Unlike the traditional career paths of many Gen Xers and Boomers, which tended to be more linear, Millennials are forging nonlinear and unique career paths that are aligned with a personal sense of purpose. One respondent in the PwC report said it best: “My career will be one of choice, not one chosen out of desperation. It will align who I am with what I do.”
Let Them Satisfy Their Desire for Constant Learning
Although financial rewards aren’t entirely without their charms for Millennial workers, this is a generation that’s even more committed to personal learning and professional development, and they expect their workplaces to provide the tools and resources to feed their voracious appetite for learning. The days when professional development programs were a nice-to-have-but-not-mandatory workplace perk are over. Millennial workers assume on-the-job learning programs will cater to their aspirations throughout their careers and job opportunities will let them punch above their weight class.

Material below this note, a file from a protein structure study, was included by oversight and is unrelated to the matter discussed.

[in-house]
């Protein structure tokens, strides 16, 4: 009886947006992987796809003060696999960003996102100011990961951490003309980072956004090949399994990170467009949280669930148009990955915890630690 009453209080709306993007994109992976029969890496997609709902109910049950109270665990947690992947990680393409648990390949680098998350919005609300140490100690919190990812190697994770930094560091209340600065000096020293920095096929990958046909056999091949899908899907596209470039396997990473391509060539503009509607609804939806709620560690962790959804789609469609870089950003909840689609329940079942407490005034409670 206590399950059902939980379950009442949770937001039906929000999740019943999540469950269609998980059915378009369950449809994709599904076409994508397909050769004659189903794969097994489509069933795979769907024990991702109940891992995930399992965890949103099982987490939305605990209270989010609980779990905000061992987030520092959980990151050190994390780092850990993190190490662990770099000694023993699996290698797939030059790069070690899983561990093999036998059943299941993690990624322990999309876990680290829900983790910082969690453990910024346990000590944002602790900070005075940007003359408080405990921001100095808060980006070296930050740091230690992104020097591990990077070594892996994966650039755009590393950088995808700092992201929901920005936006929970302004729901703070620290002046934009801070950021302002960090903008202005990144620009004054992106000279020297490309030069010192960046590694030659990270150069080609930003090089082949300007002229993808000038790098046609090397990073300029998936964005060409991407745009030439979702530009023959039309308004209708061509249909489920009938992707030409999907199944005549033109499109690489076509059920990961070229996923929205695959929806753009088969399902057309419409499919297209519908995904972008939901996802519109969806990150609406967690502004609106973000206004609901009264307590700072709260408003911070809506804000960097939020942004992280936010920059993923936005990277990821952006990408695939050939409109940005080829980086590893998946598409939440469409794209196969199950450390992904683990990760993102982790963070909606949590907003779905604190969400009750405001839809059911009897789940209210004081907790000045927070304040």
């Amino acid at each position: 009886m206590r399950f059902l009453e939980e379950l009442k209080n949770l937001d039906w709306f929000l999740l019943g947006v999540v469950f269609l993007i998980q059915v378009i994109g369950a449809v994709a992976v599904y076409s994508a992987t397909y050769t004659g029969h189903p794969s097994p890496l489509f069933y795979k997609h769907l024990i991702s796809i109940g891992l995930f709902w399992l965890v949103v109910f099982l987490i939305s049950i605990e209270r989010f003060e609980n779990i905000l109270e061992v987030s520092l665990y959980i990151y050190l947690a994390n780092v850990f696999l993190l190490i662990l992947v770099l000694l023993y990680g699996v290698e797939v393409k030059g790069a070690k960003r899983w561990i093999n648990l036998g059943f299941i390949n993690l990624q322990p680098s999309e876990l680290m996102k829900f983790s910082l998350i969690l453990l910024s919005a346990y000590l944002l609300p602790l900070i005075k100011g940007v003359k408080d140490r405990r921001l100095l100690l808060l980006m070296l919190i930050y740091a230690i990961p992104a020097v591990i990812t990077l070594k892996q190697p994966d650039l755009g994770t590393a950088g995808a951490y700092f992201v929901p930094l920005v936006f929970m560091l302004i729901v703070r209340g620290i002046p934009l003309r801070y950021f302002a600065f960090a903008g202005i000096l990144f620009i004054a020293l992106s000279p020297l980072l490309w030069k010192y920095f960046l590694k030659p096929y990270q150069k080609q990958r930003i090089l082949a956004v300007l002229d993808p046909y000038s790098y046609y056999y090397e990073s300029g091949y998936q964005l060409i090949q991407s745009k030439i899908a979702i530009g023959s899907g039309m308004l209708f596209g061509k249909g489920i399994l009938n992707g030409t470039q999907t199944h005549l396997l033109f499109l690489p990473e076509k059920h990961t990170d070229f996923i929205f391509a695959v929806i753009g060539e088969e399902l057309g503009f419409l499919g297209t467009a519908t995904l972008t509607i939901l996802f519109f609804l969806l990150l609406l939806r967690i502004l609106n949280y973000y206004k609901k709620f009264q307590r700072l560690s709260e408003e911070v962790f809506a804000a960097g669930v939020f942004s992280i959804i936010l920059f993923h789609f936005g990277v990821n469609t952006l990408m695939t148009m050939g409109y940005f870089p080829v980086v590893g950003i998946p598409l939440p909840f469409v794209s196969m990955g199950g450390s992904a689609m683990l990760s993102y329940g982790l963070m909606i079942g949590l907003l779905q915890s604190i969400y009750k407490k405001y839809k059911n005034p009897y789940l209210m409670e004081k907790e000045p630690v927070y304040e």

Let Them Know That Their Loyalty Must Be Earned
Lastly, Millennials know that the job market tables have turned and employers can no longer treat employees as interchangeable commodities. According to a report by Jobvite, a majority of employed job seekers see their current positions as placeholders, and among Millennial job seekers who are currently employed, a lack of loyalty to their current jobs is further compromised if they perceive a dearth of growth opportunities. With more than one-third of Millennials reporting that they change jobs every one-to-three years, job-hopping has become the norm among younger workers. In 2008, 10% of young workers said they expected to have six employers or more during their careers. Today, more than a quarter of young workers now expect to have six employers or more in their lifetimes, a massive shift from previous generation of workers that developed lifelong careers at one or two organizations. Rather than employees proving to companies that they are worthy, Millennials workers expect companies to prove their worth to them.